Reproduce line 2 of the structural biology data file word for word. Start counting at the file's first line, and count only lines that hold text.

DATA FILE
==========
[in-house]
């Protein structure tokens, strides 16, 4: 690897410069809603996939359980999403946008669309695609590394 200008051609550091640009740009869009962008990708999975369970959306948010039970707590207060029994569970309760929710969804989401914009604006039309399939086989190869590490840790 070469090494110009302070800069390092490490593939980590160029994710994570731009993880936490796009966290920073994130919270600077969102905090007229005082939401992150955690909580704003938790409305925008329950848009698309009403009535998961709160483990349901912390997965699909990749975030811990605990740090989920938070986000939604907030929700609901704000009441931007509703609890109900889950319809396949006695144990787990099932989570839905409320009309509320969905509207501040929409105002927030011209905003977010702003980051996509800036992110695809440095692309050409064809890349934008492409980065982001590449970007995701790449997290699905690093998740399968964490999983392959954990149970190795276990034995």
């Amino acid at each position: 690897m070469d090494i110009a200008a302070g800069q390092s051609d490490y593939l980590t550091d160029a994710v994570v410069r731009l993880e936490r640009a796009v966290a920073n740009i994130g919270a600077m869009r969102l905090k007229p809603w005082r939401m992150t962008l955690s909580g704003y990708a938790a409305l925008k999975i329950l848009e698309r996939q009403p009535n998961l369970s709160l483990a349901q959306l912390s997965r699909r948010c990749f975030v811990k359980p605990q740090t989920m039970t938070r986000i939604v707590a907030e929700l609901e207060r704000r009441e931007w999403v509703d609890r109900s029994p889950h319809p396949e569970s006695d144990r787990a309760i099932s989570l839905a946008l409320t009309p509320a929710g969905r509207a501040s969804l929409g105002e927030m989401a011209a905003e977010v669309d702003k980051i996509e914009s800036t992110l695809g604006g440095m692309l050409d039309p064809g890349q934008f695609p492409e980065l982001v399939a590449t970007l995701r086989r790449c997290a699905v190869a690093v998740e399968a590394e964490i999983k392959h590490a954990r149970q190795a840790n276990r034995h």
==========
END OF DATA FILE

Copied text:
């Protein structure tokens, strides 16, 4: 690897410069809603996939359980999403946008669309695609590394 200008051609550091640009740009869009962008990708999975369970959306948010039970707590207060029994569970309760929710969804989401914009604006039309399939086989190869590490840790 070469090494110009302070800069390092490490593939980590160029994710994570731009993880936490796009966290920073994130919270600077969102905090007229005082939401992150955690909580704003938790409305925008329950848009698309009403009535998961709160483990349901912390997965699909990749975030811990605990740090989920938070986000939604907030929700609901704000009441931007509703609890109900889950319809396949006695144990787990099932989570839905409320009309509320969905509207501040929409105002927030011209905003977010702003980051996509800036992110695809440095692309050409064809890349934008492409980065982001590449970007995701790449997290699905690093998740399968964490999983392959954990149970190795276990034995």